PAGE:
%VIRTUAL-SkimlinksPromo%Scottish Power has agreed to pay £750,000 following an Ofgem investigation into price differences between its standard credit and direct debit tariffs.
The investigation found that between September 2009 and December 2012 Scottish Power did not have a robust process to assess the cost of different payment types and set prices accordingly.
Under Ofgem rules, suppliers can only have different prices for different payment methods if the amount reflects the costs involved in supplying those accounts.
These rules are designed to protect consumers and take into account that some payment methods are more expensive to administer than others.
Scottish Power will pay the £750,000 to the Energy Best Deal campaign run by Citizens Advice which helps consumers with their energy accounts.
Ofgem said the size of the penalty reflected the scale of the breach and took into account Scottish Power's willingness to accept its failings and make payments that benefited consumers.
Ofgem senior partner in charge of enforcement, Sarah Harrison, said: "Suppliers need to clearly justify the different prices they set for different payment methods.
"In this instance, Scottish Power did not have a robust process in place when setting their prices to
ensure that the difference between their tariffs complied with Ofgem's rules.
"We've held them to account for this and they will now pay £750,000 to benefit Energy Best Deal."
A Scottish Power spokesman said: "Scottish Power has co-operated fully with this investigation.
"We recognise that historically we did not have a robust process in place but we are pleased that Ofgem has concluded its investigation and made no finding that any specific impact on customers resulted from our failure to have these processes in place.
"We fixed this problem by December 2012 and all of these processes are now fully compliant."
10 of the biggest consumer rip-offs
£750,000 penalty for Scottish Power
Using a mobile phone to make and receive calls, send texts and browse the web while abroad can be extremely costly – especially if you are travelling outside the European Union (EU), where calls can cost up to 10 times as much as at home.
To avoid high charges, Carphone Warehouse suggests tourists ensure a data cap is in place, use applications to check data usage, turn off 'data roaming', avoid data-intensive applications such as Google Maps and YouTube and use wi-fi spots to update social networking sites.
Payment Protection Insurance (PPI) is supposed to help people to continue meeting their loan, mortgage or credit card repayments if they fall ill or lose their jobs. However, policies are often over-priced, riddled with exclusions and sold to people who could not make a claim if they needed to.
At one point, sale of this cover - which was often included automatically in loan repayments - was estimated to boost the banks' profits by up to £5 billion a year.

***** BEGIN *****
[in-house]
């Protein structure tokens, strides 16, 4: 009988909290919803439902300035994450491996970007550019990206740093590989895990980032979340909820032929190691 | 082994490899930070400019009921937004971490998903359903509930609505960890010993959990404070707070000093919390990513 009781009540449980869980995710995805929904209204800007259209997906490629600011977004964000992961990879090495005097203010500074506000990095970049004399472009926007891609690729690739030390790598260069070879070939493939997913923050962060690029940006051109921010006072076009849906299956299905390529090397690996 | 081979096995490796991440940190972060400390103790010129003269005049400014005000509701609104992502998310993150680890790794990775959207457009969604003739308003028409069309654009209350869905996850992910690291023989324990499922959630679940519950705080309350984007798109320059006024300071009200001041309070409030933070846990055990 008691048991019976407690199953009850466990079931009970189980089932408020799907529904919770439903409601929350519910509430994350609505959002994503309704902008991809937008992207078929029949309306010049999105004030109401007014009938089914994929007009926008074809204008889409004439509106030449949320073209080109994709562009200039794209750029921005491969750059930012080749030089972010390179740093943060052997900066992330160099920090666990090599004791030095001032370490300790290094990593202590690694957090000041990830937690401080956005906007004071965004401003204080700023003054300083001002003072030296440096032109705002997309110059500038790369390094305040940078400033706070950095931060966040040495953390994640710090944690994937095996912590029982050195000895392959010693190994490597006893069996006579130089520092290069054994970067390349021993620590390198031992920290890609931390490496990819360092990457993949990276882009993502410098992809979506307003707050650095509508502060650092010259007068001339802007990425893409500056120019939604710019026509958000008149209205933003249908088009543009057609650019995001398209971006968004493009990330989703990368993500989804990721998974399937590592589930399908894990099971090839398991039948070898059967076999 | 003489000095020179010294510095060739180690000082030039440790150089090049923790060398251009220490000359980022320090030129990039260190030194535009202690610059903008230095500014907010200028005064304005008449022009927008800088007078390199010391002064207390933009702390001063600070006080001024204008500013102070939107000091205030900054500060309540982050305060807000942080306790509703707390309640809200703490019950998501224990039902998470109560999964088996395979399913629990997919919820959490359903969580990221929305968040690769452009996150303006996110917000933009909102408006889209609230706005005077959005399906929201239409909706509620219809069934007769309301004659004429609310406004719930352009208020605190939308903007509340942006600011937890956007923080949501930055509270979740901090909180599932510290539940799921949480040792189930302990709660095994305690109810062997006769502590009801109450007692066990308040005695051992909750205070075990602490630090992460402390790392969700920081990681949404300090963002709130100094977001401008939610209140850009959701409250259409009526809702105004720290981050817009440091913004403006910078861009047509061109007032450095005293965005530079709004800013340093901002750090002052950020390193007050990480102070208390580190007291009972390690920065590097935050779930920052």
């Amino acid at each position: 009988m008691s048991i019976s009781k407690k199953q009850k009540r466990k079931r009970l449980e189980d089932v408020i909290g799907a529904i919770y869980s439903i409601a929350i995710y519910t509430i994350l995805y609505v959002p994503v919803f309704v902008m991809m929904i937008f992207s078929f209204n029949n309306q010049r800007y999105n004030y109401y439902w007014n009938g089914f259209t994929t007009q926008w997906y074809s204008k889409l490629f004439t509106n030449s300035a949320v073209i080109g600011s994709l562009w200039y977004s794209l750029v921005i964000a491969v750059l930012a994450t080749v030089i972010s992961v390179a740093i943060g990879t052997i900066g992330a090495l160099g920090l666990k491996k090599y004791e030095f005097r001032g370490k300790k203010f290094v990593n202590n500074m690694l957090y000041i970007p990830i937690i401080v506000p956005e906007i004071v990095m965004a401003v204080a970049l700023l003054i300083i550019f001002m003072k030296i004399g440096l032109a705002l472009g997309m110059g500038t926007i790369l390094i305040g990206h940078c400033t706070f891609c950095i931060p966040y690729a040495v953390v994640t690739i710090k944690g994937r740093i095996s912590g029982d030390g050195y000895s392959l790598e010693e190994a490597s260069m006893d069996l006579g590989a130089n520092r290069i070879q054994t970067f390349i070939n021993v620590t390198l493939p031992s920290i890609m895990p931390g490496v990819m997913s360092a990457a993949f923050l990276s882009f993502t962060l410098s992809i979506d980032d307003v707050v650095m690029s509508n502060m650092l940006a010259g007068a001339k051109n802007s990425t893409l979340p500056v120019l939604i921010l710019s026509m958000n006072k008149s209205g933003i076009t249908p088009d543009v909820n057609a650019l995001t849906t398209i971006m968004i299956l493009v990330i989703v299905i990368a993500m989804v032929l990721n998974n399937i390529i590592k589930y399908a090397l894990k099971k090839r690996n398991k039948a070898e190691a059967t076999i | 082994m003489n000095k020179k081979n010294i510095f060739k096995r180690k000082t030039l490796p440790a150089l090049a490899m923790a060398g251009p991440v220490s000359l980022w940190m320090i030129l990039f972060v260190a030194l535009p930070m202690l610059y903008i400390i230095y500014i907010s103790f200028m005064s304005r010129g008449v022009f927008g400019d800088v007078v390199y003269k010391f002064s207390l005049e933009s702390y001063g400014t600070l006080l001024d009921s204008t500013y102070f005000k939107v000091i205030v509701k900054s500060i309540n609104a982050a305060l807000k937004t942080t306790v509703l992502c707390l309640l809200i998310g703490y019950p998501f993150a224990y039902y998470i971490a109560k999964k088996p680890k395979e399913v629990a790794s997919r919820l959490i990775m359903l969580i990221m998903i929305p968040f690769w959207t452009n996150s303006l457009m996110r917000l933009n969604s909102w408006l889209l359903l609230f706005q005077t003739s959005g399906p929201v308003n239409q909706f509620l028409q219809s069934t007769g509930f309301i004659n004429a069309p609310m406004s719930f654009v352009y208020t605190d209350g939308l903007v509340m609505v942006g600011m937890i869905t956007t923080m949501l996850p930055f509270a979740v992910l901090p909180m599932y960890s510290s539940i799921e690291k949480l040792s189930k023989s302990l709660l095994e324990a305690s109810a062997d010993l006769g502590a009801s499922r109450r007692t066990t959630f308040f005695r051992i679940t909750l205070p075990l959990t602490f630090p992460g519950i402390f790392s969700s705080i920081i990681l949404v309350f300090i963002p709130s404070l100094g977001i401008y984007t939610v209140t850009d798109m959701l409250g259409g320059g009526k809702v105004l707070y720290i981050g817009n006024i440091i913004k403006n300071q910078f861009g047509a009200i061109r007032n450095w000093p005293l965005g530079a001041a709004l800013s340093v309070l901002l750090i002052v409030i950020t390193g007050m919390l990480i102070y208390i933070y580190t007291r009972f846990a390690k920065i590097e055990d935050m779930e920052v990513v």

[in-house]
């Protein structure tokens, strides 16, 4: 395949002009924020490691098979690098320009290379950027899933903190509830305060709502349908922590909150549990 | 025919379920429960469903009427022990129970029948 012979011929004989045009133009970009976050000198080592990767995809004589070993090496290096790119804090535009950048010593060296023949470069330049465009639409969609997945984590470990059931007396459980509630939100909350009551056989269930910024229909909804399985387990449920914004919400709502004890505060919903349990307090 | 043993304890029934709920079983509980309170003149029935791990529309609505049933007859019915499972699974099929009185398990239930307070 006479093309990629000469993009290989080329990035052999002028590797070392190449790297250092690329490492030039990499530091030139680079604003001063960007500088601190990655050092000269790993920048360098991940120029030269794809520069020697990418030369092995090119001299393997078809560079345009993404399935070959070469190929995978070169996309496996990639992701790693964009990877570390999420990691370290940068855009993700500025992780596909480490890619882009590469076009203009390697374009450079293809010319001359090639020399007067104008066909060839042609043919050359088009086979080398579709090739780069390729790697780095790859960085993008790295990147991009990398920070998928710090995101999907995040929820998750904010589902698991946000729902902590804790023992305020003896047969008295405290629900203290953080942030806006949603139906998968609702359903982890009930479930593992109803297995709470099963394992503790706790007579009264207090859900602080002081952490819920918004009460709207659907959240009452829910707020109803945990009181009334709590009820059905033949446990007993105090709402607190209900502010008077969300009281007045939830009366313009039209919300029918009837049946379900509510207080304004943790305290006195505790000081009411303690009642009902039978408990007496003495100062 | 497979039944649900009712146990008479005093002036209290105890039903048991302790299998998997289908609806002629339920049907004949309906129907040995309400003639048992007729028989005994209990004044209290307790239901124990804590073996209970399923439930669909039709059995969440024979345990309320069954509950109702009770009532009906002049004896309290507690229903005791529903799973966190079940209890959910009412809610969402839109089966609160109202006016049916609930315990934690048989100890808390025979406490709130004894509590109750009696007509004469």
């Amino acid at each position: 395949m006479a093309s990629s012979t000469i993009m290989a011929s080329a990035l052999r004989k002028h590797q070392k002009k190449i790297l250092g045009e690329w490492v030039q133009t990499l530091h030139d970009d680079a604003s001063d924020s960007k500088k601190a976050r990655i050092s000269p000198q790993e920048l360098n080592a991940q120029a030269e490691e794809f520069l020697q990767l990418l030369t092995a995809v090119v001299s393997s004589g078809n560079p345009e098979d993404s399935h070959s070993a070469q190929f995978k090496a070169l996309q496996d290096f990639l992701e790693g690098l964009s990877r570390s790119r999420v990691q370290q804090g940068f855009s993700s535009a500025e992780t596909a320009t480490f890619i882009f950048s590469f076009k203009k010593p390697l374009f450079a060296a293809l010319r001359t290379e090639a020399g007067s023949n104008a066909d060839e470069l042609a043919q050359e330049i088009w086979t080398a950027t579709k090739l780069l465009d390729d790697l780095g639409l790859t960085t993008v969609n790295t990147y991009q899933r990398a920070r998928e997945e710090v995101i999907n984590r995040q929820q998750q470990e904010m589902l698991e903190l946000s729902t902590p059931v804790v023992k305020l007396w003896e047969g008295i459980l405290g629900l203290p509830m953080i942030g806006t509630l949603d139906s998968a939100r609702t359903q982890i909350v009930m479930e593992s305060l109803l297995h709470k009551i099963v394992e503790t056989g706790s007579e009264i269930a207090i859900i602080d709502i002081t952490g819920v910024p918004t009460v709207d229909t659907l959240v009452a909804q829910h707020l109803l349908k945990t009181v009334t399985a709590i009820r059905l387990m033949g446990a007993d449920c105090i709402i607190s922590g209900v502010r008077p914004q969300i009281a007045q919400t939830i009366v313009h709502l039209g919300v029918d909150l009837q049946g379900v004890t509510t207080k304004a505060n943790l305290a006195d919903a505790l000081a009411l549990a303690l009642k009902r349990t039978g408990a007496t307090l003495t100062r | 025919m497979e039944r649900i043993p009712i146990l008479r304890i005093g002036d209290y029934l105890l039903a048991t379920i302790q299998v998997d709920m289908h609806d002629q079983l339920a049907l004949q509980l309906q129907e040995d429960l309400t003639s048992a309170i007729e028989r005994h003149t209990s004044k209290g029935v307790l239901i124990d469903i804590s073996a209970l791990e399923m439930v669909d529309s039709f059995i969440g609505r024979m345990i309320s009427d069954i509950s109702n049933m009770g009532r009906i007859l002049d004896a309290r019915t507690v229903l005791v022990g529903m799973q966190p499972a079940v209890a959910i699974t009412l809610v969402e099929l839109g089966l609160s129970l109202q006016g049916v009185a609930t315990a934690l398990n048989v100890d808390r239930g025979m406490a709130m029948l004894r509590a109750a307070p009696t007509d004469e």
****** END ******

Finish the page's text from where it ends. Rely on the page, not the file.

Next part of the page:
Now, though, consumers who were mis-sold PPI can fight back by complaining to the bank or lender concerned and taking their case to the Financial Ombudsman Service (08000 234567) should the response prove unsatisfactory.
It could be you, but let's face it, it probably won't be. In fact, buying a ticket for the Lotto only gives you a 1 in 13.9 million chance of winning the jackpot.
With odds like that, you would almost certainly be better off hanging on to your cash and saving it in a high-interest account.
No-frills airlines such as EasyJet may promote rock-bottom prices on their websites. But the overall fare you pay can be surprisingly high once extras such as luggage and credit card payment fees have been added - a process known as drip pricing.
Taking one piece of hold baggage on a return EasyJet flight, for example, adds close to £20 to the cost of your flight, while paying by credit card increases the price by a further £10.
It may therefore be worth comparing the total cost with that of a flight with a standard airline such as British Airways.
Cash advances, which include cash withdrawals, are generally charged at a much higher rate of interest than standard purchases.
While the average credit card interest rate is around 17%, a typical cash withdrawal of £500, for example, is charged at more than 26%.
What's more, as the interest accrues from the date of the transaction, rather than the next payment date, costs will mount up even if you clear your balance in full with your next payment.
Supermarkets such as Tesco and Asda often run promotions under which you can, for example, get three products for the price of two.
However, it is only worth taking advantage of these deals if you will actually use the products. Otherwise, you are simply buying for the sake of it, which is a waste of your hard-earned cash.
Buy a train ticket at the station on the day of travel and the price is likely to give you a shock - especially if you are travelling a long distance at a busy time of day.
However, you can cut the cost of train travel by 50% or more by going online and making the purchase beforehand - especially if you book 12 weeks in advance, which is when the cheapest tickets are on sale.
Other ways to reduce the price you pay include avoiding peak times and taking advantage of so-called carnet tickets, which allow you to buy, for example, 12 journeys for the price of 10.
Most High Street banks offer packaged accounts that come with monthly fees ranging from £6.50 up to as much as £40, with a typical account charging about £15 per month.
Various benefits, such as travel insurance and mobile phone insurance, are offered in return for this fee. But whether or not it is worth paying for them depends on your individual circumstances.